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Todd L. Gookins v. Jho Anthony J. Garramone

April 22, 2011

TODD L. GOOKINS PLAINTIFF,
v.
JHO ANTHONY J. GARRAMONE, AND, JUDGE JOHN J. BRENNAN, DEFENDANTS.



MEMORANDUM-DECISION AND ORDER

I. BACKGROUND

Now pending before the Court are several requests for relief filed by the pro se Plaintiff in this action, including a request for a temporary restraining order ("TRO") and preliminary injunction as well as a motion for the issuance of subpoenas to the named Defendants. Dkt. Nos. 4 and 5. Plaintiff Todd L. Gookins originally filed this civil rights lawsuit on April 5, 2011, along with an application toproceed in forma pauperis, and a motion for appointment of pro bono counsel. Dkt. Nos. 1, 2, and 3. Before the Court completed its review and made a determination with regard to those submissions, Plaintiff submitted the more recent motions, and paid the filing fee. As a result, the Clerk has issued summonses for Plaintiff to serve upon the named Defendants. It appears that Defendants have yet to be served.

Plaintiff's case is apparently brought pursuant to 42 U.S.C. § 1983 to redress alleged violations of his constitutional rights. A review of Plaintiff's Complaint reveals that it arises out of a pending New York State Family Court, Herkimer County, proceeding relating to the custody of his daughter. The only two named Defendants in this action are a New York judicial hearing officer ("JHO") and a sitting family court judge. Plaintiff's Complaint and the exhibits attached thereto, as well as the motion for a TRO and the exhibits attached thereto, reveal that Plaintiff and the other parties to the family court proceeding are scheduled to appear before Judge Brennan for a pretrial conference on May 19, 2011, and a trial in the matter is scheduled for June 16, 2011.

As relief in this lawsuit, and in his motion for a TRO, Plaintiff seeks an order from this Court restraining the family court from enforcing three orders issued by that court. Dkt. No. 4. The first is a temporary order of protection, dated January 12, 2011, and issued by JHO Garramone restraining Plaintiff from 1) communicating in any manner with his ex-wife, 2) assaulting, stalking, harassing, inter alia, his ex-wife, and 3) requiring that he observe such conditions as are necessary to further the purpose of protection including that Plaintiff "shall not post on the internet, nor texting, nor by any electronic means whatsoever, any information regarding [his ex-wife or daughter] or any information regarding pending Court matters at any time." The second family court order that Plaintiff asks this Court to restrain is an order in the nature of sanctions, issued by Judge Brennan on March 31, 2011, which precludes Plaintiff from filing anything with family court absent prior approval. The third and final family court order at issue is one Plaintiff characterizes as a "verbal Order of 1/10/11 that [he] can do nothing with [his] daughter without the Law Guardian."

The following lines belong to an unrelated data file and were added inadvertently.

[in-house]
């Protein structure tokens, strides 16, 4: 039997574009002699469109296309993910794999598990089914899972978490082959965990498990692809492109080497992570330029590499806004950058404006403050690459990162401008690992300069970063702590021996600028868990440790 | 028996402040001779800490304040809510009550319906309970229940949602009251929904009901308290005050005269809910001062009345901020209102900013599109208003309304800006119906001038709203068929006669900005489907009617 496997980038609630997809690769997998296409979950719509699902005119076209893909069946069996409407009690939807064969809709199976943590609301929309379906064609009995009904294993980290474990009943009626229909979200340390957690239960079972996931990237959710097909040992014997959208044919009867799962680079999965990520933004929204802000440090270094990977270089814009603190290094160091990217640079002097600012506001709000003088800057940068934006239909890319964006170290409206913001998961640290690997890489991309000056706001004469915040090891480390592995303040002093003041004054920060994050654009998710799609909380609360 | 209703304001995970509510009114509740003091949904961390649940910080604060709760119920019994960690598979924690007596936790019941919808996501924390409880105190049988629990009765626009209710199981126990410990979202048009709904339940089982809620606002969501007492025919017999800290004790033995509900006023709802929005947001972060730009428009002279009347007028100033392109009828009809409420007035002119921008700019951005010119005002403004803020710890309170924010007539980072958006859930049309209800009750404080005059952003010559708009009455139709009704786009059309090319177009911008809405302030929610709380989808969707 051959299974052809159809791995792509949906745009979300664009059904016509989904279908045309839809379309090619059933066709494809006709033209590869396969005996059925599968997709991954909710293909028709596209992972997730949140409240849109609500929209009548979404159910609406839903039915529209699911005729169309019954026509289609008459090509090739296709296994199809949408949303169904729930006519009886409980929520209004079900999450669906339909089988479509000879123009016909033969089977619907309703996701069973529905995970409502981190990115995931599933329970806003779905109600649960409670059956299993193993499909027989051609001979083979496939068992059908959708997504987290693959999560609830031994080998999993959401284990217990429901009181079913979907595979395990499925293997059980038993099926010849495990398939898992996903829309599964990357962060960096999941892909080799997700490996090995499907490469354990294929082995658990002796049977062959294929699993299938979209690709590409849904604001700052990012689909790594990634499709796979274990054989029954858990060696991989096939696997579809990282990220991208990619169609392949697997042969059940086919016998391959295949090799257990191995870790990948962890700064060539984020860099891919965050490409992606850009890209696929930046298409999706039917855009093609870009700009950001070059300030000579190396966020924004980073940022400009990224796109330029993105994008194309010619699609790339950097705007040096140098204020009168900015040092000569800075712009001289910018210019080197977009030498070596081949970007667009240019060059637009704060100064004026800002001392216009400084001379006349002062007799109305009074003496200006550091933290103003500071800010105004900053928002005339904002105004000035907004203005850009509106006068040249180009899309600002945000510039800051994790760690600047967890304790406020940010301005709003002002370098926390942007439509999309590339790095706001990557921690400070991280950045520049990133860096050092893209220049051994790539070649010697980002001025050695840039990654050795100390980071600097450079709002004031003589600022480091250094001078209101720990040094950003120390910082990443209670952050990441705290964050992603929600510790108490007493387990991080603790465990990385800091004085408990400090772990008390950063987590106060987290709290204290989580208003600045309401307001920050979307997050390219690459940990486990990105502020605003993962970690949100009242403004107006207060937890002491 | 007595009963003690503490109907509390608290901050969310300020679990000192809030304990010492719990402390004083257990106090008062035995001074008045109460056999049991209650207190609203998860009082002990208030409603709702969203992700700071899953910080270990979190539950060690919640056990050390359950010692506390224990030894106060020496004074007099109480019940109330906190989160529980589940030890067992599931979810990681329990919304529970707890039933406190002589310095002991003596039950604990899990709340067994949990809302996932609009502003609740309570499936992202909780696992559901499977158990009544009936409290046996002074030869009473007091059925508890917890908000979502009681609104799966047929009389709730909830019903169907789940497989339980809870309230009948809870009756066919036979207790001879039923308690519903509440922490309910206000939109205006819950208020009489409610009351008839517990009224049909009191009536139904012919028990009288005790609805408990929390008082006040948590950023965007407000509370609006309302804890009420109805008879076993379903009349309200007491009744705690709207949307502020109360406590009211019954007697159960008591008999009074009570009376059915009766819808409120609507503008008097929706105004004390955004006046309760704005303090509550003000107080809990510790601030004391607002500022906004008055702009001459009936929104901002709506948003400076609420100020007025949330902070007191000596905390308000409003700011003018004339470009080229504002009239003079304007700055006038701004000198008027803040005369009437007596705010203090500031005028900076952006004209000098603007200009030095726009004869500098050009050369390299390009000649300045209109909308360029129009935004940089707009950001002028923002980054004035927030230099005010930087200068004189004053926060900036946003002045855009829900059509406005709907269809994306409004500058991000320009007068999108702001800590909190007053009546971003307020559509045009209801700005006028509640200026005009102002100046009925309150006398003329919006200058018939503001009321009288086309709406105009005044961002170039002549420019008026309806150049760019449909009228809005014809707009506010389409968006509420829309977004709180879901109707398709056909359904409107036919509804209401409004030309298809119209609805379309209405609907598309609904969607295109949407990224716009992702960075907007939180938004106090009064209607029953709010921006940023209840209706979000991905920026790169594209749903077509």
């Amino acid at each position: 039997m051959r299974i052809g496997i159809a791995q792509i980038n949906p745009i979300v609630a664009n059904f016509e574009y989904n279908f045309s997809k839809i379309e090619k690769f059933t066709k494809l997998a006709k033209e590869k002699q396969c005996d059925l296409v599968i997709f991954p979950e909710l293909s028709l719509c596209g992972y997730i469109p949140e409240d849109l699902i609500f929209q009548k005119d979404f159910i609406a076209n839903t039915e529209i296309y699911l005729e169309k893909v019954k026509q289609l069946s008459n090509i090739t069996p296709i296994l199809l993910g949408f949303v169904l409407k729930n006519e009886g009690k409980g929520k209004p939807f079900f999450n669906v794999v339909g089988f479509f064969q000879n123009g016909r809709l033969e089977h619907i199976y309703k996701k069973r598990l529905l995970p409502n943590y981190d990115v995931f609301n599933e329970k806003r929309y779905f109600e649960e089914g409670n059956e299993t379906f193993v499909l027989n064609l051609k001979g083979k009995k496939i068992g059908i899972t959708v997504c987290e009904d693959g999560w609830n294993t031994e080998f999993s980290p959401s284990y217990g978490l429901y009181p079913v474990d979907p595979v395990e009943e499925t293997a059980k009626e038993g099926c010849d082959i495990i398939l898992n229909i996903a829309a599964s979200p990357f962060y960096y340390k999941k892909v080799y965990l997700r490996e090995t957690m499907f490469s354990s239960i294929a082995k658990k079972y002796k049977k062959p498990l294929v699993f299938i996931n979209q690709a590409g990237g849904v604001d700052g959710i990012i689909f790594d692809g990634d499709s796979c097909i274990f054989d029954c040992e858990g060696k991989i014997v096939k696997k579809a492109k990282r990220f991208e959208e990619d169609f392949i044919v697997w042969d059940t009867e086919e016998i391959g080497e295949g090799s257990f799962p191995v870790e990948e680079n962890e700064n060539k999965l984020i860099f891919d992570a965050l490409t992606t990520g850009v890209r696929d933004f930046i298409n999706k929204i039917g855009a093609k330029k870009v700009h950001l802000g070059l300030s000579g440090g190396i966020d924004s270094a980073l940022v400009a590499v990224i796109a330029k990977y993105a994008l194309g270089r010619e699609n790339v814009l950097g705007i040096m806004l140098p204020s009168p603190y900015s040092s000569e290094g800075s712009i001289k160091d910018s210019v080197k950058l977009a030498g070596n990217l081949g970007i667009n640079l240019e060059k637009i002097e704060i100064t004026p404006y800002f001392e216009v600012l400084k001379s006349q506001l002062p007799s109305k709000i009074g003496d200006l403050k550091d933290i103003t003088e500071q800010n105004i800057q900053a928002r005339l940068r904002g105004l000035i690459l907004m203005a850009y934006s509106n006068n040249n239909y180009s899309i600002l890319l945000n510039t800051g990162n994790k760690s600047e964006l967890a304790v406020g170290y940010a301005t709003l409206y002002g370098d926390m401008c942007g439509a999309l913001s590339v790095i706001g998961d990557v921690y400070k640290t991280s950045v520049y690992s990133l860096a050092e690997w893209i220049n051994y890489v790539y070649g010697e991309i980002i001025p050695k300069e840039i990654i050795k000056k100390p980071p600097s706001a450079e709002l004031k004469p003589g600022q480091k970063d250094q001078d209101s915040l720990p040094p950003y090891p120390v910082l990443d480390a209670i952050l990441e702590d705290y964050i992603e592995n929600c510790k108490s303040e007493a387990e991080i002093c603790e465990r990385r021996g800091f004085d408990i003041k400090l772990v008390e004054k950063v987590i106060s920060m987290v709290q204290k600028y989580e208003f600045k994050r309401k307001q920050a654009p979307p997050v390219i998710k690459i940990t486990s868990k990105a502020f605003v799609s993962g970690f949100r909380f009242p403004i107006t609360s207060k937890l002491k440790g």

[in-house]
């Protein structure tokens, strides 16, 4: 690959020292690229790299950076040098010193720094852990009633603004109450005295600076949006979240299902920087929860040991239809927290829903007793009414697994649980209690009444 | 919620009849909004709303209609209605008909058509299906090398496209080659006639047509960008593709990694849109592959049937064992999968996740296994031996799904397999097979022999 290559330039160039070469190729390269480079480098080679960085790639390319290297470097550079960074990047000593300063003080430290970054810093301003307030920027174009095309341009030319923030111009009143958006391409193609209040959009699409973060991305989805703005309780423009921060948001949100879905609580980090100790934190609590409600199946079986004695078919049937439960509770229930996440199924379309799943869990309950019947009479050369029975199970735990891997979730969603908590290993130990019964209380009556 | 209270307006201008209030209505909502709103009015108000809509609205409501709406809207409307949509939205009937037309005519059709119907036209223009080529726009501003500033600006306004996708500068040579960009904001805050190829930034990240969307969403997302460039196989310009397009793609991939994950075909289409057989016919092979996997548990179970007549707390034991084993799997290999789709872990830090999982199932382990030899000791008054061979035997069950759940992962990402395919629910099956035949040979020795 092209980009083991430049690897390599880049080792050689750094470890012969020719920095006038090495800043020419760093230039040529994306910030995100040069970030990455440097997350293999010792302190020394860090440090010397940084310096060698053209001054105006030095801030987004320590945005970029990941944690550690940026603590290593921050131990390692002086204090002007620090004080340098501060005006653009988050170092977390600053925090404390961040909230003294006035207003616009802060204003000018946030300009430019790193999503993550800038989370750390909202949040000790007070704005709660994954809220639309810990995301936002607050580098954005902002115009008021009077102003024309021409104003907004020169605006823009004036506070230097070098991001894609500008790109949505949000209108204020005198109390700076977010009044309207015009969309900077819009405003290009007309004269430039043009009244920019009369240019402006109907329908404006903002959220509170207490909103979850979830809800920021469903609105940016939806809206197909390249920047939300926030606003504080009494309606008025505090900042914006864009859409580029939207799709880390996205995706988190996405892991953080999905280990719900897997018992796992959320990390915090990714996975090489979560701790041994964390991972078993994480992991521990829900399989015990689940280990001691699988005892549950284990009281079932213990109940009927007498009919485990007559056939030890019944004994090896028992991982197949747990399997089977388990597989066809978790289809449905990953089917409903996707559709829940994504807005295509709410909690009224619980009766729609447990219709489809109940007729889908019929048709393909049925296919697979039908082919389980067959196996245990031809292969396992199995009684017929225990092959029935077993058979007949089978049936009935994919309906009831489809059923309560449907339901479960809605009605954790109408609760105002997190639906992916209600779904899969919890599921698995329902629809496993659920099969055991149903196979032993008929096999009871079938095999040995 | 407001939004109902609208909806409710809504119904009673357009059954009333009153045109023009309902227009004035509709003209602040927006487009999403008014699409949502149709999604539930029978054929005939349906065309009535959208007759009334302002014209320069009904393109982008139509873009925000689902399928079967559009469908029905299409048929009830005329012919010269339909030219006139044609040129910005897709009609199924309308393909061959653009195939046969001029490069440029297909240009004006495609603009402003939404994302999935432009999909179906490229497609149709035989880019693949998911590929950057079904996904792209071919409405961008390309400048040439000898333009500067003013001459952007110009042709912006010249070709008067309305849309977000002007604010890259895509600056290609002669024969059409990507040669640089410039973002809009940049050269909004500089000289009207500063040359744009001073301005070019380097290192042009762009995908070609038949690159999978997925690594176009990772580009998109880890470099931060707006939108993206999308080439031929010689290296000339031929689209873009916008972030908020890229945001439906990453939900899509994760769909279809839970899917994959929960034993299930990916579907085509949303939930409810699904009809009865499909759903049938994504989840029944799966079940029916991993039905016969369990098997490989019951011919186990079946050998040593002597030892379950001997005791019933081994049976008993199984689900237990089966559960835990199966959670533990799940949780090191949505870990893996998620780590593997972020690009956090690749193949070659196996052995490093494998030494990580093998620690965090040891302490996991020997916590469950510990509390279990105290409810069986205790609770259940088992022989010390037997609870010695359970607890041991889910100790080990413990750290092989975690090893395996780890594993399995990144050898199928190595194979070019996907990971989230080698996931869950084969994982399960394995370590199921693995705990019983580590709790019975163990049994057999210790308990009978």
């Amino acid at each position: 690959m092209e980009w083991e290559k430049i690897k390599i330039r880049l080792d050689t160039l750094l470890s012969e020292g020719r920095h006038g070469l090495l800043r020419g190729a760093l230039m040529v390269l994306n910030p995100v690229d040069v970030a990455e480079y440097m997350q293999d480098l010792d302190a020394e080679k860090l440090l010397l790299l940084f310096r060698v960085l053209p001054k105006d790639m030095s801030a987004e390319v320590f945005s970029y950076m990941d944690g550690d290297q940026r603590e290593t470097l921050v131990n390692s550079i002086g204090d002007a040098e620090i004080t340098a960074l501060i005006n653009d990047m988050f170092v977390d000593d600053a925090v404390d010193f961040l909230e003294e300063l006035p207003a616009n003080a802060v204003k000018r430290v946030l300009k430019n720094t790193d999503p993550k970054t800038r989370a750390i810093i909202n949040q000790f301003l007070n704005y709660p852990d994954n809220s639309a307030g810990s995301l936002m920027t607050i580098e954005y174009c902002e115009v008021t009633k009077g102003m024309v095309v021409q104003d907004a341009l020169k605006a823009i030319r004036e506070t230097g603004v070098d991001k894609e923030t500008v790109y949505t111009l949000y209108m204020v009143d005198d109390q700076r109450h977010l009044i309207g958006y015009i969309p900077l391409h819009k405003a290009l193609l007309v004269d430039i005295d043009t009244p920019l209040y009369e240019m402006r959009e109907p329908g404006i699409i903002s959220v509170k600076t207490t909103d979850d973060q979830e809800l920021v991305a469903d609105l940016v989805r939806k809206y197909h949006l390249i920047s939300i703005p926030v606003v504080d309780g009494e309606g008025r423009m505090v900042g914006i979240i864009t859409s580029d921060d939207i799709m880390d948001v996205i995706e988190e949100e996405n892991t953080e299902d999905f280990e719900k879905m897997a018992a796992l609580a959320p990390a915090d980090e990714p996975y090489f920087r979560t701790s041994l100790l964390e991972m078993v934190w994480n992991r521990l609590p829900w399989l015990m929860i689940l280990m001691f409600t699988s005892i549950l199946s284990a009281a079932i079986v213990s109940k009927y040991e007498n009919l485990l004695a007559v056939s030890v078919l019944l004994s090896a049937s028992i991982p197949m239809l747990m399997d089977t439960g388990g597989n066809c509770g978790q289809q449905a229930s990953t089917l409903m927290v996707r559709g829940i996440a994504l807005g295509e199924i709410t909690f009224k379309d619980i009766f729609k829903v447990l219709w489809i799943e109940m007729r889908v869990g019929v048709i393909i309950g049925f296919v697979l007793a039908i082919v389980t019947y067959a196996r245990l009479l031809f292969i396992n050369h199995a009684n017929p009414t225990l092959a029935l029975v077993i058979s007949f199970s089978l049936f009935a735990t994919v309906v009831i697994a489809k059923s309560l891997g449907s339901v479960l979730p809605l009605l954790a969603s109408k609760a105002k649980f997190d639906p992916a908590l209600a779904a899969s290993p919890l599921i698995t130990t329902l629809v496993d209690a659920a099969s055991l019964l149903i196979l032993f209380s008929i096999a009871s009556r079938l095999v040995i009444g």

For the reasons discussed more fully below, all of the Plaintiff's pending motions will be denied, and his Complaint will be dismissed.

II. DISCUSSION

A. Motion For Temporary Restraining Order

When deciding a motion for a TRO, the Court follows the same legal standard as that for a motion for a preliminary injunction. Freeman v. McKnight, No. 07-CV-01123, 2007 WL 3254431, at *1 (N.D.N.Y. Nov. 2, 2007) (citingLocal 1814, Intern. Longshoremen's Ass'n, AFL-CIO v. New York Shipping Ass'n, Inc., 965 F.2d 1224, 1228 (2d Cir. 1992)). Generally, a "district court may grant a preliminary injunction where the moving party establishes: (1) that it is likely to suffer irreparable injury if the injunction is not granted, and (2) either (a) a likelihood of success on the merits of its claim, or (b) the existence of serious questions going to the merits of its claim and a balance of the hardships tipping decidedly in its favor." Id. (citing Moore v. Consolidated Edison Co. of New York, Inc., 409 F.3d 506, 510-511 (2d Cir. 2005)). "Such relief . . . is an extraordinary and drastic remedy, one that should not be granted unless the movant, by a clear showing, carries the burden of persuasion." Moore, 409 F.3d at 510-11.